Santa Clarita / Antelope Valley : Proposed Water Rate Hikes Cause but a Ripple : Utilities: There’s little turnout at public hearings on Antelope Valley Water Co.'s request. But PUC advocates division is suggesting a smaller boost.


A proposal by the Antelope Valley Water Co. to significantly increase its water rates has yet to raise the ire of customers.

Only a few people attended a hearing in Lancaster Monday night held by the California Public Utilities Commission. And only one person showed up at a hearing earlier in the day held by a Kern County community serviced by the Antelope Valley Water Co.

PUC Administrative Law Judge A. V. Garde said it is uncommon for there to be so few people at a utility rate hike hearing. The low turnout, he said, indicates that customers are satisfied with the quality of service and don’t feel the proposed rate increase is excessive.

Lancaster resident Chet Quick attended the Lancaster hearing and, while he is unhappy with the proposed fee hike, he was even more upset that so few of his neighbors showed up.


Speaking out on rate hikes is not just left to customers. The PUC’s Ratepayer Advocates Division, which is responsible for evaluating proposed utility rate increases, has suggested approval of a lesser hike than the water company requested.

The small water company--which serves about 1,200 homes and businesses in Lancaster, Leona Valley, Lake Hughes and the Fremont Valley in Kern County--is hoping that the rate hike will increase its revenues 34% in 1994. Further proposed increases would mean an 11% revenue increase for the company in 1995 and a 6.3% gain in 1996.

Chris Whitley, area manager for the water company, said the money would be used to cover increasing costs. It would also pay for capital improvements, including the replacement of water pipes and drilling of new wells.

Under the water company’s proposal, each of the four districts it serves would have different rate increases. In Lancaster, where it has fewer than 600 customers, the monthly service charge would increase from $5.95 to $10 in 1994, while water use rates would rise from 66 cents per 100 cubic feet to 76 cents.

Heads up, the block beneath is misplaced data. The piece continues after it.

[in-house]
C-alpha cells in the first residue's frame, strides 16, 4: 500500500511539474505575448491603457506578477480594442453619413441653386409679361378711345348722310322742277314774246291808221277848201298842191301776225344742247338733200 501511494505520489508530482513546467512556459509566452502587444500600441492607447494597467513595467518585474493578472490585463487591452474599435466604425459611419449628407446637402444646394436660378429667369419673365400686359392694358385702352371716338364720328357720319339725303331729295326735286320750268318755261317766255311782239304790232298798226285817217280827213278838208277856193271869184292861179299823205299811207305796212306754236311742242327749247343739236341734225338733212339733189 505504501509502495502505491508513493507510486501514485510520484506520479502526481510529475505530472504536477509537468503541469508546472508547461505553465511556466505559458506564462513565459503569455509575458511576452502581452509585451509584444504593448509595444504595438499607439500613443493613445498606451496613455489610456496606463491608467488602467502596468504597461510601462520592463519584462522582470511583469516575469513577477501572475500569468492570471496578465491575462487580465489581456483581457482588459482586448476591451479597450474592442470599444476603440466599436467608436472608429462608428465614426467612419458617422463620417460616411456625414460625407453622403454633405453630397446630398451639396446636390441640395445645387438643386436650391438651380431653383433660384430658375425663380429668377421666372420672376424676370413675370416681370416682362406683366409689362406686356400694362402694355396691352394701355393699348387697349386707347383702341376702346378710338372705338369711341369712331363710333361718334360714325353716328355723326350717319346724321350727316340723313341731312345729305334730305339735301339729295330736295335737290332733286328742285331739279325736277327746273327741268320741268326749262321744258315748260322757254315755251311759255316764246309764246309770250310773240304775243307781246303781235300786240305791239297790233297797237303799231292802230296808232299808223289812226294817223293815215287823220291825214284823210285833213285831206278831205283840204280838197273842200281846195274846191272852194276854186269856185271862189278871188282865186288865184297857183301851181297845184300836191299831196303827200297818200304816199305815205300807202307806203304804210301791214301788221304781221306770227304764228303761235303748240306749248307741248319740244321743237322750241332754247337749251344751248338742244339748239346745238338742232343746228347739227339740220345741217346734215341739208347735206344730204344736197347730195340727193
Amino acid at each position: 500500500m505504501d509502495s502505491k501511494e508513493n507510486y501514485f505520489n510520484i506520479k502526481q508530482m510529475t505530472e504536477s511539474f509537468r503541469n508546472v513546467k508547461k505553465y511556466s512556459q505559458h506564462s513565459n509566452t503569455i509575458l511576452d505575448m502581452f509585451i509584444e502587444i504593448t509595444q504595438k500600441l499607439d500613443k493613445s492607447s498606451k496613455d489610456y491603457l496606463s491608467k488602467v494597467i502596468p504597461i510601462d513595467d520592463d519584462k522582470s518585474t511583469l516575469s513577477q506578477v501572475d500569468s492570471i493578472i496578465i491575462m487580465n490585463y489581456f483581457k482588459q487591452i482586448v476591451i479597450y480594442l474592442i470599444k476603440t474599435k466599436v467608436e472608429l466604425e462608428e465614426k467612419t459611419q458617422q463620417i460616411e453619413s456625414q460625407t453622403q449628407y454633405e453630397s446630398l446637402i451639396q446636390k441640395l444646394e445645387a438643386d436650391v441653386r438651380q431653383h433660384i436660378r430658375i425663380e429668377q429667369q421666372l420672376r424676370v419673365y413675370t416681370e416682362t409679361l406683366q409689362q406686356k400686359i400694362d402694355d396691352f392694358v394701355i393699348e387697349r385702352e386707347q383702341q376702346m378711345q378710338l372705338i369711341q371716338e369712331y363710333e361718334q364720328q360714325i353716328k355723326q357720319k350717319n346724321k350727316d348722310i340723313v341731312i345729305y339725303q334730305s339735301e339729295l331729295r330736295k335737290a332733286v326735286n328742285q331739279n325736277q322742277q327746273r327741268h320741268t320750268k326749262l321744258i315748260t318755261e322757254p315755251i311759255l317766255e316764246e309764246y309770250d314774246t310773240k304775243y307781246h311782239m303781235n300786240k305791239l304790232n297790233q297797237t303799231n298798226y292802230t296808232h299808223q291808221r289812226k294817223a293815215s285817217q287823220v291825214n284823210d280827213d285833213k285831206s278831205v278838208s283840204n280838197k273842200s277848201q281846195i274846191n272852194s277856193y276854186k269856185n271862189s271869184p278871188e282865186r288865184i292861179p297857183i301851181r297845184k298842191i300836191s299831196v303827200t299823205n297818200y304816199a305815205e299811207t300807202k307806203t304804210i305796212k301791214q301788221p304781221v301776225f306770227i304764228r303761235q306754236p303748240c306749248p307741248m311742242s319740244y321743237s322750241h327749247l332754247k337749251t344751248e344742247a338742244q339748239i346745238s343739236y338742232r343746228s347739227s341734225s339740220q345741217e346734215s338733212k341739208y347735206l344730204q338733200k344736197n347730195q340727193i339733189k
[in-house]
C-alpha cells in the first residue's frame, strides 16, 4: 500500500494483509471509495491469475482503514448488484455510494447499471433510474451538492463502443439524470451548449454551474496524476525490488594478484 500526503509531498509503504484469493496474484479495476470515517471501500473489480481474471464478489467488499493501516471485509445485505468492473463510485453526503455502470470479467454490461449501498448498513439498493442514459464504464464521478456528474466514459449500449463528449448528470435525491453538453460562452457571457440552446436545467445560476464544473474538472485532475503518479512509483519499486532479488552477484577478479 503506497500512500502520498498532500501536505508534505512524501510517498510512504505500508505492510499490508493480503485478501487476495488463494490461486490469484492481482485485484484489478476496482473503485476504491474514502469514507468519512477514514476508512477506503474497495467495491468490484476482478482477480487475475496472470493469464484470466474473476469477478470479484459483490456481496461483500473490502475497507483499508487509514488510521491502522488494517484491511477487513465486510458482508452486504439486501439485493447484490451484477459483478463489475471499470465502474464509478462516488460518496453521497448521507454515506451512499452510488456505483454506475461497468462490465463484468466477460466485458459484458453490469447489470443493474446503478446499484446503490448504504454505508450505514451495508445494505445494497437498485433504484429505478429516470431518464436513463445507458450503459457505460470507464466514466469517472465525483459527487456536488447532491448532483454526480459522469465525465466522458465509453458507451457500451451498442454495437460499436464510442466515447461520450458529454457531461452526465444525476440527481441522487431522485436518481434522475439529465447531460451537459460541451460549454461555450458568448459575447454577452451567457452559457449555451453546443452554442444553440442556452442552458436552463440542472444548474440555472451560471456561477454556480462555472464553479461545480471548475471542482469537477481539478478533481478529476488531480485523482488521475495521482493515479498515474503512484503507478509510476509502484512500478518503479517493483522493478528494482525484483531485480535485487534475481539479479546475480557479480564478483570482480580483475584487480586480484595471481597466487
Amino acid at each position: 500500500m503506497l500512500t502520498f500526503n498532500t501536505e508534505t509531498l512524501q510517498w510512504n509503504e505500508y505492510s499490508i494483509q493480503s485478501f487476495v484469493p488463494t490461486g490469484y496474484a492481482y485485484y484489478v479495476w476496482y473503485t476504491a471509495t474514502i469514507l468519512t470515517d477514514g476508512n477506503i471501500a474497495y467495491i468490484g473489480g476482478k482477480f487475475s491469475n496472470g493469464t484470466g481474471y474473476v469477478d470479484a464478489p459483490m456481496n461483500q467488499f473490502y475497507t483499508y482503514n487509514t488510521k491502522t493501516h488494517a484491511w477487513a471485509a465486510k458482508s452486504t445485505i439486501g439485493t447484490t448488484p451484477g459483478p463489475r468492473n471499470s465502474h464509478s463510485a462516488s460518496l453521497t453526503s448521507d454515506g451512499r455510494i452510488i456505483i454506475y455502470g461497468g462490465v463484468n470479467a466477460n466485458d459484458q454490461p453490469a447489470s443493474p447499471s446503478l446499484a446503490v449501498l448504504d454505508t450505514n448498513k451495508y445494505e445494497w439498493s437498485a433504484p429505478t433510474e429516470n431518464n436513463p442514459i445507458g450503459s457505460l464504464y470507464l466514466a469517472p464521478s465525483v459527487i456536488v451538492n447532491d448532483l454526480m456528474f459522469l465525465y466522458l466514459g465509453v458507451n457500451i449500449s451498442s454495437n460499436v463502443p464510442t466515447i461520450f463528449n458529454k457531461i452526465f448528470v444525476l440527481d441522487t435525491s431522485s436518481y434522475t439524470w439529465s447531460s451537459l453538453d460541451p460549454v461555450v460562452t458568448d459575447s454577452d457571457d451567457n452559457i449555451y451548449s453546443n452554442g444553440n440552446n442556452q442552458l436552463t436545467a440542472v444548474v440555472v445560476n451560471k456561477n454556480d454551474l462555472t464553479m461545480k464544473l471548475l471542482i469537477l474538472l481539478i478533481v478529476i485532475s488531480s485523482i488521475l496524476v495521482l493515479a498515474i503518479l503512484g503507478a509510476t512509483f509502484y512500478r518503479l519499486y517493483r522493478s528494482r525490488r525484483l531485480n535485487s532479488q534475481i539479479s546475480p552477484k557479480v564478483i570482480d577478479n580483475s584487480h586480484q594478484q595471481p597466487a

The nearly 400 homes and businesses served in the Leona Valley would see their monthly service charge increase from $5.60 to $10 next year, while their water use rate would climb from $1.19 per 100 cubic feet to $1.56.

Lake Hughes water customers would pay a $10 monthly service charge, up from the current $6.50, and $1.63 per 100 cubic feet of water used in 1994, up from $1.51. This is the only community served that would also receive a sizable rate hike in 1995, according to the water company’s proposal.

In the Fremont Valley, where the company has just 70 customers, the monthly service charge would increase from $5.25 to $10 in 1994. Usage rates would rise to $1.48 per 100 cubic feet of water from $1.20.

The PUC’s Ratepayer Advocates Division proposed that the four districts be combined into one and that a consistent charge be levied. The division suggested that the monthly rate be set at $9.60 and that the water use rate be 90 cents per 100 cubic feet in 1994, with no increases in 1995 or 1996.

Additional hearings are scheduled at 6 p.m. today at the Lake Hughes Community Club and at 6 p.m. Wednesday at the Leona Valley Community Building.

Garde, who is presiding over the hearings, is not expected to make a recommendation to the PUC on the rate increases before January.